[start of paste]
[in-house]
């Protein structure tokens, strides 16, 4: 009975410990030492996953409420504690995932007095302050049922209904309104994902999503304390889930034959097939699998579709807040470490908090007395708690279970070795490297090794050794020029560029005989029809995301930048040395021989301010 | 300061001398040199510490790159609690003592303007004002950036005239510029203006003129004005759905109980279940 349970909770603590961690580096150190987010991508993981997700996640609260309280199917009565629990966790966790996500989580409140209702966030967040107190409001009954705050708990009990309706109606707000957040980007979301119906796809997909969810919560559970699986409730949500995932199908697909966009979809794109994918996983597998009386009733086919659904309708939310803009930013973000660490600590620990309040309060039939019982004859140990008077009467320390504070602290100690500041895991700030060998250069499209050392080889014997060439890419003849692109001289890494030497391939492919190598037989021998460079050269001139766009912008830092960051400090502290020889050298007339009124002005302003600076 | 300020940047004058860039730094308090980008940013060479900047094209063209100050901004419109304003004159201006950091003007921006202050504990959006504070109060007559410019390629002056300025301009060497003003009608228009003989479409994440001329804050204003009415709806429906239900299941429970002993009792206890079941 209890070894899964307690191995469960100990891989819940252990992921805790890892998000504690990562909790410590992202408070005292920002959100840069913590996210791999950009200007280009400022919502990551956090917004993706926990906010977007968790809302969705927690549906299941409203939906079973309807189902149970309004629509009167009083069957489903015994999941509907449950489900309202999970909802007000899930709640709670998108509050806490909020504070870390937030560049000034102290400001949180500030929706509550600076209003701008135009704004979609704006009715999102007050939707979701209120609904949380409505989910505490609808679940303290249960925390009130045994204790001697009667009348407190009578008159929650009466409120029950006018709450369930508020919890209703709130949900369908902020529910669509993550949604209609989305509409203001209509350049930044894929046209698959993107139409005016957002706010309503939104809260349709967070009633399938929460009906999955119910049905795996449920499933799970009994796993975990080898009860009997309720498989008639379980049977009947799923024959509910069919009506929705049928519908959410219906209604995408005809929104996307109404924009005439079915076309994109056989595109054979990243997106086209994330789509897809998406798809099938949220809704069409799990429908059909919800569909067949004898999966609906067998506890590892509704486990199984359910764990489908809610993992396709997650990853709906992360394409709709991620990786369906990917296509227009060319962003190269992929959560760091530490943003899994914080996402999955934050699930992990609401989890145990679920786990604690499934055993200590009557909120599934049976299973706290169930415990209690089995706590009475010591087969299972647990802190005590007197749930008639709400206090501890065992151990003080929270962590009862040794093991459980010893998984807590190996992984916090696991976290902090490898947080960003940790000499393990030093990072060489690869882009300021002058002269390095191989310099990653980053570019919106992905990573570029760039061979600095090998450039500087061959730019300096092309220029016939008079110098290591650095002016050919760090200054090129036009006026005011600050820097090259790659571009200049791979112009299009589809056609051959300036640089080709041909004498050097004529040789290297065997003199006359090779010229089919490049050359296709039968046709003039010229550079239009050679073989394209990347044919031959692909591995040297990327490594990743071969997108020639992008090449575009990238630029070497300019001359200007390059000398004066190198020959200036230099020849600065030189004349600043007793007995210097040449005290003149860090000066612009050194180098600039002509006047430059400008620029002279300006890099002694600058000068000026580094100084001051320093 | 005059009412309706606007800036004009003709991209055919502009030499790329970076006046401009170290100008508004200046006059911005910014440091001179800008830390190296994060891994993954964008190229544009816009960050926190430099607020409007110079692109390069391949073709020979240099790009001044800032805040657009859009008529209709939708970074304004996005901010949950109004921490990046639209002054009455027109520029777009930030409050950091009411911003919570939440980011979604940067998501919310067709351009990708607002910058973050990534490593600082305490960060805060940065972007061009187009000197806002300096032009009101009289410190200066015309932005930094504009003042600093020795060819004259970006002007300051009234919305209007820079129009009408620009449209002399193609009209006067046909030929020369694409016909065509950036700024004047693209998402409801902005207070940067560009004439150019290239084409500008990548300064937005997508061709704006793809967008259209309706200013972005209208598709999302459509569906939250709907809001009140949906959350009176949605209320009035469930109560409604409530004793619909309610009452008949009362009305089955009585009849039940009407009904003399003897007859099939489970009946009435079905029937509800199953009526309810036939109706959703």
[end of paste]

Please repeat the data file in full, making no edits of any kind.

[in-house]
């Protein structure tokens, strides 16, 4: 009975410990030492996953409420504690995932007095302050049922209904309104994902999503304390889930034959097939699998579709807040470490908090007395708690279970070795490297090794050794020029560029005989029809995301930048040395021989301010 | 300061001398040199510490790159609690003592303007004002950036005239510029203006003129004005759905109980279940 349970909770603590961690580096150190987010991508993981997700996640609260309280199917009565629990966790966790996500989580409140209702966030967040107190409001009954705050708990009990309706109606707000957040980007979301119906796809997909969810919560559970699986409730949500995932199908697909966009979809794109994918996983597998009386009733086919659904309708939310803009930013973000660490600590620990309040309060039939019982004859140990008077009467320390504070602290100690500041895991700030060998250069499209050392080889014997060439890419003849692109001289890494030497391939492919190598037989021998460079050269001139766009912008830092960051400090502290020889050298007339009124002005302003600076 | 300020940047004058860039730094308090980008940013060479900047094209063209100050901004419109304003004159201006950091003007921006202050504990959006504070109060007559410019390629002056300025301009060497003003009608228009003989479409994440001329804050204003009415709806429906239900299941429970002993009792206890079941 209890070894899964307690191995469960100990891989819940252990992921805790890892998000504690990562909790410590992202408070005292920002959100840069913590996210791999950009200007280009400022919502990551956090917004993706926990906010977007968790809302969705927690549906299941409203939906079973309807189902149970309004629509009167009083069957489903015994999941509907449950489900309202999970909802007000899930709640709670998108509050806490909020504070870390937030560049000034102290400001949180500030929706509550600076209003701008135009704004979609704006009715999102007050939707979701209120609904949380409505989910505490609808679940303290249960925390009130045994204790001697009667009348407190009578008159929650009466409120029950006018709450369930508020919890209703709130949900369908902020529910669509993550949604209609989305509409203001209509350049930044894929046209698959993107139409005016957002706010309503939104809260349709967070009633399938929460009906999955119910049905795996449920499933799970009994796993975990080898009860009997309720498989008639379980049977009947799923024959509910069919009506929705049928519908959410219906209604995408005809929104996307109404924009005439079915076309994109056989595109054979990243997106086209994330789509897809998406798809099938949220809704069409799990429908059909919800569909067949004898999966609906067998506890590892509704486990199984359910764990489908809610993992396709997650990853709906992360394409709709991620990786369906990917296509227009060319962003190269992929959560760091530490943003899994914080996402999955934050699930992990609401989890145990679920786990604690499934055993200590009557909120599934049976299973706290169930415990209690089995706590009475010591087969299972647990802190005590007197749930008639709400206090501890065992151990003080929270962590009862040794093991459980010893998984807590190996992984916090696991976290902090490898947080960003940790000499393990030093990072060489690869882009300021002058002269390095191989310099990653980053570019919106992905990573570029760039061979600095090998450039500087061959730019300096092309220029016939008079110098290591650095002016050919760090200054090129036009006026005011600050820097090259790659571009200049791979112009299009589809056609051959300036640089080709041909004498050097004529040789290297065997003199006359090779010229089919490049050359296709039968046709003039010229550079239009050679073989394209990347044919031959692909591995040297990327490594990743071969997108020639992008090449575009990238630029070497300019001359200007390059000398004066190198020959200036230099020849600065030189004349600043007793007995210097040449005290003149860090000066612009050194180098600039002509006047430059400008620029002279300006890099002694600058000068000026580094100084001051320093 | 005059009412309706606007800036004009003709991209055919502009030499790329970076006046401009170290100008508004200046006059911005910014440091001179800008830390190296994060891994993954964008190229544009816009960050926190430099607020409007110079692109390069391949073709020979240099790009001044800032805040657009859009008529209709939708970074304004996005901010949950109004921490990046639209002054009455027109520029777009930030409050950091009411911003919570939440980011979604940067998501919310067709351009990708607002910058973050990534490593600082305490960060805060940065972007061009187009000197806002300096032009009101009289410190200066015309932005930094504009003042600093020795060819004259970006002007300051009234919305209007820079129009009408620009449209002399193609009209006067046909030929020369694409016909065509950036700024004047693209998402409801902005207070940067560009004439150019290239084409500008990548300064937005997508061709704006793809967008259209309706200013972005209208598709999302459509569906939250709907809001009140949906959350009176949605209320009035469930109560409604409530004793619909309610009452008949009362009305089955009585009849039940009407009904003399003897007859099939489970009946009435079905029937509800199953009526309810036939109706959703």